On the night of Wednesday, March 12, just a few minutes after 11 p.m., the 12th floor of Piano Row was silent — except for the various noises emerging from suite 1205.
There was a lot of yelling, and occasional banging, thumping, and crashing. Behind the front door sat sophomore visual media arts major Austin Dodge and 11 other sophomores and freshmen who were already immersed in their chaotic world. They were sitting among elaborate decorations, from decorated paper plates hanging on the walls, to colorful signs and banners all around the room, to the most beautiful finger-drawn window paintings on campus. This is the set of Show.
As members of the crew faced off in an epic lightsaber battle in front of him, Dodge explained that Show is a talk show-style web series created and hosted by Dodge, which premiered its first episode Feb. 23. From Billy the "band boy" leader, played by sophomore journalism major Billy Boorn, performing his riveting original untitled song; to insights analyst Herbert Andrews, played by sophomore visual media arts major W. Logan Freeman, presenting his charts to the audience; Show is nonstop improvising and “guest” appearances that make for one hilarious 18-minute broadcast.
“Show was originally created to showcase Emersonian talent by giving everyone on the crew full creative control,” Dodge said, “and by giving everyone full creative control, we can get fully creative.”
One way that Show gives the crew creative freedom is in the way the set is designed and contributes to the broadcast. Sophomore visual media arts major Alejandro Peña creates the set for Show and the cast has to work around it, rather than designing a set based off a script. According to Pena and members of the cast and crew, the ideas for Show are formulated in the same disorganized, free-for-all way in which this meeting seemed to be conducted.
“It’s not like your average writer’s room,” said Pablo Escobosa, freshman visual media arts major and writer for Show.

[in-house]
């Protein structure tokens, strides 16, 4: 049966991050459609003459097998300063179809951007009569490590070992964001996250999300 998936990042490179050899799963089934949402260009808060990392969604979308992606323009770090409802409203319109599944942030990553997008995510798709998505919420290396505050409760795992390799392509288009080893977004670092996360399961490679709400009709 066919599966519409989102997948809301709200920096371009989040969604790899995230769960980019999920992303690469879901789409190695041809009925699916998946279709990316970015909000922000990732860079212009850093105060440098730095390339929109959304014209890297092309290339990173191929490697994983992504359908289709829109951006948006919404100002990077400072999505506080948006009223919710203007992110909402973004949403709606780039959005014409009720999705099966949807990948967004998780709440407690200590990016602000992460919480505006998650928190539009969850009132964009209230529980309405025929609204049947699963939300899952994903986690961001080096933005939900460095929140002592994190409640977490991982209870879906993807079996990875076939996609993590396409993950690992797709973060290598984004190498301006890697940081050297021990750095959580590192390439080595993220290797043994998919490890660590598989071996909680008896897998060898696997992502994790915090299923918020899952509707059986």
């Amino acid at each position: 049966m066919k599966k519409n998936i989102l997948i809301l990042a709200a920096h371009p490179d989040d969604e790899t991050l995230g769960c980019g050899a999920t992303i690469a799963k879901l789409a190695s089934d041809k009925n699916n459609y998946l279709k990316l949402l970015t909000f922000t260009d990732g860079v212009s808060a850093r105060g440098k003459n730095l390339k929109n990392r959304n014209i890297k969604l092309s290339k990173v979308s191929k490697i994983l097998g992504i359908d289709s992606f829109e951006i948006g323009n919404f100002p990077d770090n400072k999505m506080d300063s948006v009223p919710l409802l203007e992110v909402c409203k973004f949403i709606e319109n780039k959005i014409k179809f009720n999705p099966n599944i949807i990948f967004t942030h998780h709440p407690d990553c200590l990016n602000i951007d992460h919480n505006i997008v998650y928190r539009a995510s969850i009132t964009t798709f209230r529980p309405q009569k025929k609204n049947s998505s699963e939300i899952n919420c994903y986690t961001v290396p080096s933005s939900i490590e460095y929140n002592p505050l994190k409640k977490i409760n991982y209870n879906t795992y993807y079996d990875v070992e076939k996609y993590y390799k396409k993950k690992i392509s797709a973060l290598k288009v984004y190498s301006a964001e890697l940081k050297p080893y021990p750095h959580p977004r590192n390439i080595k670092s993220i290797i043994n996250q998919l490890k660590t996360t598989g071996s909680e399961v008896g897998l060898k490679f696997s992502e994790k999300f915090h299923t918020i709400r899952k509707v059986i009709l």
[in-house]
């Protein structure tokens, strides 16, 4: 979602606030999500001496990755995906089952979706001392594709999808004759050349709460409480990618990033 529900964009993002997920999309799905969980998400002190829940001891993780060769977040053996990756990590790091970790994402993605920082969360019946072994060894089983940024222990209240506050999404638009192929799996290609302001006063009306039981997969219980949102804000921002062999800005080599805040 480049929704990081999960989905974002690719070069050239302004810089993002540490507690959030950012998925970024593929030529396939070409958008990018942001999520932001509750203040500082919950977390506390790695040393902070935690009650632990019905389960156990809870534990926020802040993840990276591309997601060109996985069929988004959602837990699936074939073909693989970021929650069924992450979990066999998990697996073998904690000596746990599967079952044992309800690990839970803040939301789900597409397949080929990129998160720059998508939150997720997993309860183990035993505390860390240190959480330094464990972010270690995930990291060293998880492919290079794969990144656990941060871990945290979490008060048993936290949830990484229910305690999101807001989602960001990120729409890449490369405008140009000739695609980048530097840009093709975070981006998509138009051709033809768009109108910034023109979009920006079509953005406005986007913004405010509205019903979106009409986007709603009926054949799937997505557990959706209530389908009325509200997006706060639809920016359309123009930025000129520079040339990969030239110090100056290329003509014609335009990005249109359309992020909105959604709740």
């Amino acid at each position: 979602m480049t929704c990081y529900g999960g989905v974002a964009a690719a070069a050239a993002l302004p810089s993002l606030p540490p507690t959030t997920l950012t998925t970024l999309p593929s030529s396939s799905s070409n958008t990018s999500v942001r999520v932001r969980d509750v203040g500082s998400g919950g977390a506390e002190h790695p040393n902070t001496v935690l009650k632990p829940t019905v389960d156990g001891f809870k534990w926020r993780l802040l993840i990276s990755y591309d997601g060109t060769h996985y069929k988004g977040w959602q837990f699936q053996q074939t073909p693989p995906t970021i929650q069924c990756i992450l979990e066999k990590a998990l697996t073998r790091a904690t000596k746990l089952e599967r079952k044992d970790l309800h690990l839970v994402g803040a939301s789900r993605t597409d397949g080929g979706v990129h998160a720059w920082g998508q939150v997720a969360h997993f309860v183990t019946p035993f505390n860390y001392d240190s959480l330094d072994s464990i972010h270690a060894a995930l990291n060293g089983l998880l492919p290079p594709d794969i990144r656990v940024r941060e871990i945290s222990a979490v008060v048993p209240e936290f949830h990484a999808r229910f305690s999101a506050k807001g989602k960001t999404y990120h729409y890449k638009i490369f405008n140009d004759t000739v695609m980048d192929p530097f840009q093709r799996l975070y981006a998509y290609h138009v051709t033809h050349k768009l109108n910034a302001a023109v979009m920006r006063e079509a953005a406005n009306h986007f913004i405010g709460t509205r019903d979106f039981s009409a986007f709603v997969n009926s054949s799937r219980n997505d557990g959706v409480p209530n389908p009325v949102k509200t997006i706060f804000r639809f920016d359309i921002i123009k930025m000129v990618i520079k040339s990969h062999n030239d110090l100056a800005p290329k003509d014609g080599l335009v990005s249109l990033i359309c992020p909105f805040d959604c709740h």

“It’s the idea of a writer’s room, but instead of everyone taking their turn to talk, everyone just collaborates the whole time.”
But what separates Show from many other user-generated comedy vlogs is its live presentation. Rather than re-recording and editing, the program broadcasted its first episode immediately to more than 400 viewers.
“We pride ourselves in making mistakes because that’s what’s funny,” Dodge said. “If you’re watching a live event and someone messes up, that’s awesome. We’re not trying to shy away from mistakes, but rather, embrace them.”
According to Dodge, the inspiration to start Show came from a craving for creative control that The Emerson Channel couldn’t fix. Sophomore visual and media arts major Jackson Marchant was, and still is, working on multiple behind the scenes aspects of Emerson Channel’s Lion’s Den, from writing to lighting to cinematography.
Dodge was a host of the program, and the two came together to co-create Show because, despite their respect for The Emerson Channel, said they wanted an outlet separate from the restrictiveness of all the paperwork and rules associated with its programs.
“Basically,” Dodge said, “Show is trying to break all standardization as far as media goes by taking the rules, breaking them, creating your own, and changing them constantly.”
But Show isn’t the first video project Dodge has tackled using the internet. Since YouTube’s conception in 2005, Dodge says he’s been intrigued by user-generated content. In 2008, he decided to create a channel of his own.
“I’ve planned on using my YouTube as a way to archive my existence,” he said, “whether it be eighth grade, floppy long hair Austin who was a total dingus, or current Austin with floppy short hair who’s still a dingus.”
Dodge will be attending the sold-out Playlist Live at The Caribe Royale in Orlando, FL, a convention open to YouTube personalities and fans for performances, meet and greets with fans, and collaboration, the weekend of March 21. Dodge mentioned instances where YouTube users that he’s followed since he started watching vlogs have encouraged him to keep up his work on Show, so Playlist Live is a perfect opportunity for him to meet with them face-to-face, he said.
Dodge said the response to Show from his long-time viewers has also been positive overall. He said he is excited to meet and interact with people who have watched his life unfold in his videos for so many years, since he and the rest of the Show crew don’t plan on stopping the production of these episodes anytime soon.
“We’re all just Emerson Lions,” he said, “trying to fluff our mane and roar proudly out here in the creative Sahara.”